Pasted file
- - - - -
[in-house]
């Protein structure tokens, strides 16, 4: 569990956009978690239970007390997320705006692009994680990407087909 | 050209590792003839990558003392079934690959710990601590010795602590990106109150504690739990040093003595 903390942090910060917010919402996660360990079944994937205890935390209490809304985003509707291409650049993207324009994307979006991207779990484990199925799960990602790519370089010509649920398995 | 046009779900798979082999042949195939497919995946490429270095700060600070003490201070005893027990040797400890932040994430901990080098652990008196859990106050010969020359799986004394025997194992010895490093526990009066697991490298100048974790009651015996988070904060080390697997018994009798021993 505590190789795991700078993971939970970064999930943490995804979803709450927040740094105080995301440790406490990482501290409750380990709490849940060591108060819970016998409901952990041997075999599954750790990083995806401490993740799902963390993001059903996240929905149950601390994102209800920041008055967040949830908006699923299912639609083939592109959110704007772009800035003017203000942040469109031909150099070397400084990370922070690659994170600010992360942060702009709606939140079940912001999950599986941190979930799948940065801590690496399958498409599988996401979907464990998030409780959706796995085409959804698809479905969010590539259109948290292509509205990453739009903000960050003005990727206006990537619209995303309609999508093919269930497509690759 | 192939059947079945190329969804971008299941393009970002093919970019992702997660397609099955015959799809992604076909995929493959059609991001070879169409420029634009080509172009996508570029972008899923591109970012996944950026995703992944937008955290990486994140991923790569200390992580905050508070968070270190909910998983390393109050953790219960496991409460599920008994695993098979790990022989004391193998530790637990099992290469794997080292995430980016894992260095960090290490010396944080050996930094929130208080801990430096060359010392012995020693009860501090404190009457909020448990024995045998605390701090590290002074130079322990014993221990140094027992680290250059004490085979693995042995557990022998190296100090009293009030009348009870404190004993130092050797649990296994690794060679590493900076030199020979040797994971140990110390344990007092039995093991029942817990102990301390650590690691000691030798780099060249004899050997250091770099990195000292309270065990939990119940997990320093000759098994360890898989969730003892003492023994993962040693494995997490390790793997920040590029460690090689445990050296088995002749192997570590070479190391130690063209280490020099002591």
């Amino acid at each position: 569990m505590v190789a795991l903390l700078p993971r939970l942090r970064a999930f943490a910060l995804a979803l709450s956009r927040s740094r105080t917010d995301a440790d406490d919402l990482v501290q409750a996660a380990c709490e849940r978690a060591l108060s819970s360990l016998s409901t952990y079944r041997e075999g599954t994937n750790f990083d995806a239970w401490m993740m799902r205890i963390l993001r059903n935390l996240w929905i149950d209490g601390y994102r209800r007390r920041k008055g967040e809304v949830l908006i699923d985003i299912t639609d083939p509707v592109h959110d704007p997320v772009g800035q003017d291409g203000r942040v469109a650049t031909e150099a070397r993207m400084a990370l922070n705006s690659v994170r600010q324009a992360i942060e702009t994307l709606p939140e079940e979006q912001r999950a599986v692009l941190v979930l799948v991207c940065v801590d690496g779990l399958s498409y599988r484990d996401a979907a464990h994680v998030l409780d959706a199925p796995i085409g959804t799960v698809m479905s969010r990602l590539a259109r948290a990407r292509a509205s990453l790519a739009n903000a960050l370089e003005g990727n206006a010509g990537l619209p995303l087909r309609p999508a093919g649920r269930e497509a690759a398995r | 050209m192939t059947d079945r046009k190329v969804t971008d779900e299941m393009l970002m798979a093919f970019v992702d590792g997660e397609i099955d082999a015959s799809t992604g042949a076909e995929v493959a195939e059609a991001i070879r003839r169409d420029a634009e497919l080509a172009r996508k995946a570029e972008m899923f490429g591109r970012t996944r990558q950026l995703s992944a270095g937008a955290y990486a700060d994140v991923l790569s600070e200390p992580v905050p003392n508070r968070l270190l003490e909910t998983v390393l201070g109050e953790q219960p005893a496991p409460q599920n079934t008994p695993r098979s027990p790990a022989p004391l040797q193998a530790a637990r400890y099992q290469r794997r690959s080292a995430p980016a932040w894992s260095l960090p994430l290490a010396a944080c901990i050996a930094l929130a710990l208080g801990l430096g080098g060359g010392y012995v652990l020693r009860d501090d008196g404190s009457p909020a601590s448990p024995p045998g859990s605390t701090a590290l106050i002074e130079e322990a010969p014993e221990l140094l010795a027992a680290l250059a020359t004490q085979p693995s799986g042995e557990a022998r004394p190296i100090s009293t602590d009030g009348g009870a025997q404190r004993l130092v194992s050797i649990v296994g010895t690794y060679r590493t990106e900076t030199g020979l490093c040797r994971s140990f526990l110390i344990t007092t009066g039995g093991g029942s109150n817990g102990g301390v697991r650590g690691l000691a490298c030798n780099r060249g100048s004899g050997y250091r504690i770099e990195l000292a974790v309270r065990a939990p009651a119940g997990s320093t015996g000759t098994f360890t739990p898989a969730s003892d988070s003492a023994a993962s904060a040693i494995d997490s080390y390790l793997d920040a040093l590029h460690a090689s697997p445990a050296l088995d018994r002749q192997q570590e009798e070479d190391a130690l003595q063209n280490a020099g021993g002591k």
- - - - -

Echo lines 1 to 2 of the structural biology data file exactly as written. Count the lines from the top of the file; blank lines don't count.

[in-house]
């Protein structure tokens, strides 16, 4: 569990956009978690239970007390997320705006692009994680990407087909 | 050209590792003839990558003392079934690959710990601590010795602590990106109150504690739990040093003595 903390942090910060917010919402996660360990079944994937205890935390209490809304985003509707291409650049993207324009994307979006991207779990484990199925799960990602790519370089010509649920398995 | 046009779900798979082999042949195939497919995946490429270095700060600070003490201070005893027990040797400890932040994430901990080098652990008196859990106050010969020359799986004394025997194992010895490093526990009066697991490298100048974790009651015996988070904060080390697997018994009798021993 505590190789795991700078993971939970970064999930943490995804979803709450927040740094105080995301440790406490990482501290409750380990709490849940060591108060819970016998409901952990041997075999599954750790990083995806401490993740799902963390993001059903996240929905149950601390994102209800920041008055967040949830908006699923299912639609083939592109959110704007772009800035003017203000942040469109031909150099070397400084990370922070690659994170600010992360942060702009709606939140079940912001999950599986941190979930799948940065801590690496399958498409599988996401979907464990998030409780959706796995085409959804698809479905969010590539259109948290292509509205990453739009903000960050003005990727206006990537619209995303309609999508093919269930497509690759 | 192939059947079945190329969804971008299941393009970002093919970019992702997660397609099955015959799809992604076909995929493959059609991001070879169409420029634009080509172009996508570029972008899923591109970012996944950026995703992944937008955290990486994140991923790569200390992580905050508070968070270190909910998983390393109050953790219960496991409460599920008994695993098979790990022989004391193998530790637990099992290469794997080292995430980016894992260095960090290490010396944080050996930094929130208080801990430096060359010392012995020693009860501090404190009457909020448990024995045998605390701090590290002074130079322990014993221990140094027992680290250059004490085979693995042995557990022998190296100090009293009030009348009870404190004993130092050797649990296994690794060679590493900076030199020979040797994971140990110390344990007092039995093991029942817990102990301390650590690691000691030798780099060249004899050997250091770099990195000292309270065990939990119940997990320093000759098994360890898989969730003892003492023994993962040693494995997490390790793997920040590029460690090689445990050296088995002749192997570590070479190391130690063209280490020099002591």